10. The Country Inn at Berkeley Springs
The Country Inn at Berkeley Springs, bordering the park and springs, occupies the historic center of hospitality. An empty lot south of its parking area and transversed by Warm Springs Run was purchased in 1777 by Robert Throgmorton who located his lodging house here. Known as the Sign of the Liberty Pole and Flag, it housed George Washington in September 1784. There, the nation's most famous man met Throgmorton's partner, inventor and sawmill owner, James Rumsey who demonstrated his mechanical boat to Washington. An antebellum residence on this structure was razed in 1983. At that time it housed the House of Musical Traditions, seed for the prominent Berkeley Springs arts community.
One of the ten lots occupied by Inn and Spa was owned by James Smith, Signer of the Declaration of Independence from Pennsylvania; another by General Horatio Gates who witnessed Rumsey’s successful public steamboat trial in Shepherdstown in 1787.
Prior to 1846, Colonel John Strother of Martinsburg bought about half the lots and built his Pavilion Hotel. He sold half of it to his son David Hunter Strother in 1855 and began calling it the Berkeley Springs Hotel. It was a 500-room resort facing onto the park. In 1848, President James K. Polk stayed at the newly completed hotel which he found to his liking until he discovered that Strother was an ardent Whig and opponent of Polk's Democratic Party. When Confederate General Stonewall Jackson spent two days in January 1862 shelling Hancock, Maryland, he quartered his men and horses in the grand hotel; both Strothers were well-known Union supporters. Upon the father’s death in 1865, son David Hunter Strother, noted writer, illustrator and Union Adjutant General, assumed complete ownership and operation of the hotel.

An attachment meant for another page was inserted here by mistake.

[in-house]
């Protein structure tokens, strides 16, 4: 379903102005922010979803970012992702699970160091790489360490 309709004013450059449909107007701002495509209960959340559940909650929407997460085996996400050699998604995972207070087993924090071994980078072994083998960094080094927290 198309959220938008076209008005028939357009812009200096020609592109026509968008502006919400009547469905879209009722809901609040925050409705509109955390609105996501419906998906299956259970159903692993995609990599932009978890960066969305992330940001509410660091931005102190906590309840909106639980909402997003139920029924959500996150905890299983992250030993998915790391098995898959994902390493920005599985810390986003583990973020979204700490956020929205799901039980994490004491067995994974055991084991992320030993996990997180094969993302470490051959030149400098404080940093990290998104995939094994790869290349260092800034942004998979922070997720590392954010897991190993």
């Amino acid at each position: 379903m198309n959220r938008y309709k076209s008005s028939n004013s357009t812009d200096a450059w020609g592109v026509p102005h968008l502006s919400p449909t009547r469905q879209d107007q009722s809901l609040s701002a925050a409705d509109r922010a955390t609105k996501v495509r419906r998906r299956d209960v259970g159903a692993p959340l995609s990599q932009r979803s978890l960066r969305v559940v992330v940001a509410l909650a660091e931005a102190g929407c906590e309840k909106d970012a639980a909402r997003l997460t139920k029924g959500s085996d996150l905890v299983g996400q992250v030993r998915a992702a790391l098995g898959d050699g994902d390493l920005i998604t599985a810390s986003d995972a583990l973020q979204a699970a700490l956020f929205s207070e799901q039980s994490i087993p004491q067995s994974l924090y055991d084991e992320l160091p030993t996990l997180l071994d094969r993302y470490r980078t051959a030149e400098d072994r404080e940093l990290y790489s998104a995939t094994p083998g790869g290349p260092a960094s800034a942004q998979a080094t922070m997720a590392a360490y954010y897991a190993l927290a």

The Berkeley Springs Hotel continued as a mainstay of the resort town, famous for its dress balls and band music, until March 1898 when it burned. Only the machine shop and outbuildings survived. In 1906 and ‘07, there was a merry-go-round on the empty grounds and from 1928 to ‘31 it was used as a tourist campground. After three decades of rumors and false starts by various investors, the local Harmison family built the current center section in 1933 and moved their Park View Inn from its original site across Washington Street. It became so popular, two wings were added in 1937. Jack and Adele Barker bought it in 1972 and named it The Country Inn. During the 1980s a dining room, spa, and new rooms in a separate building were added. The facility changed hands again in 2003 and is now a member of the Historic Hotels of America under the name Inn and Spa at Berkeley Springs.
The tiny lodging place known as Bath Cottage, south of the Inn, was built in the 1990s on the foundation of the cabin where 19th century bathkeeper, John Davis, was born and lived.
Behind the Inn are two lots that once held prominent 19th century cottages demolished by town order in 1937. By tradition, cottages were named. These were Woodside and Ellen Gowan.
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